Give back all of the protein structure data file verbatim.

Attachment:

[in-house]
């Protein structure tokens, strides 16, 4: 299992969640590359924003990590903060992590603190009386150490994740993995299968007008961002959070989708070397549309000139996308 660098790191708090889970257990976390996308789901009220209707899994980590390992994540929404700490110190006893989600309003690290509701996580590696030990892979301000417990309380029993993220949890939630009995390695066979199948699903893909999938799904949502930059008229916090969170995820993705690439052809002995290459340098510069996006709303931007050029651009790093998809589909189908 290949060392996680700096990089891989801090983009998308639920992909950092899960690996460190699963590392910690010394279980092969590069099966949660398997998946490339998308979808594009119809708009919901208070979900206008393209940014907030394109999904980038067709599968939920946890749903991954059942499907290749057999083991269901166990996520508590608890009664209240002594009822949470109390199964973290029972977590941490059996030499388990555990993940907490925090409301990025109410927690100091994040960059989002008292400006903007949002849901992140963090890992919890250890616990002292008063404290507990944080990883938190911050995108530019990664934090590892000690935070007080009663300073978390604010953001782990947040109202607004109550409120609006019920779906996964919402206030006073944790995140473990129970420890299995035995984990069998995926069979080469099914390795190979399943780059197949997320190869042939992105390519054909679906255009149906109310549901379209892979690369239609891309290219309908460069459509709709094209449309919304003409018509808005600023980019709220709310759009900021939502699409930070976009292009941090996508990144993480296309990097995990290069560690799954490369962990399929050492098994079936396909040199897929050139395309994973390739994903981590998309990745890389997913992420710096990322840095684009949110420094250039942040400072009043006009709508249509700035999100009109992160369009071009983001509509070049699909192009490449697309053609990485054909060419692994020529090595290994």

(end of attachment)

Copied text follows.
[in-house]
């Protein structure tokens, strides 16, 4: 299992969640590359924003990590903060992590603190009386150490994740993995299968007008961002959070989708070397549309000139996308 660098790191708090889970257990976390996308789901009220209707899994980590390992994540929404700490110190006893989600309003690290509701996580590696030990892979301000417990309380029993993220949890939630009995390695066979199948699903893909999938799904949502930059008229916090969170995820993705690439052809002995290459340098510069996006709303931007050029651009790093998809589909189908 290949060392996680700096990089891989801090983009998308639920992909950092899960690996460190699963590392910690010394279980092969590069099966949660398997998946490339998308979808594009119809708009919901208070979900206008393209940014907030394109999904980038067709599968939920946890749903991954059942499907290749057999083991269901166990996520508590608890009664209240002594009822949470109390199964973290029972977590941490059996030499388990555990993940907490925090409301990025109410927690100091994040960059989002008292400006903007949002849901992140963090890992919890250890616990002292008063404290507990944080990883938190911050995108530019990664934090590892000690935070007080009663300073978390604010953001782990947040109202607004109550409120609006019920779906996964919402206030006073944790995140473990129970420890299995035995984990069998995926069979080469099914390795190979399943780059197949997320190869042939992105390519054909679906255009149906109310549901379209892979690369239609891309290219309908460069459509709709094209449309919304003409018509808005600023980019709220709310759009900021939502699409930070976009292009941090996508990144993480296309990097995990290069560690799954490369962990399929050492098994079936396909040199897929050139395309994973390739994903981590998309990745890389997913992420710096990322840095684009949110420094250039942040400072009043006009709508249509700035999100009109992160369009071009983001509509070049699909192009490449697309053609990485054909060419692994020529090595290994």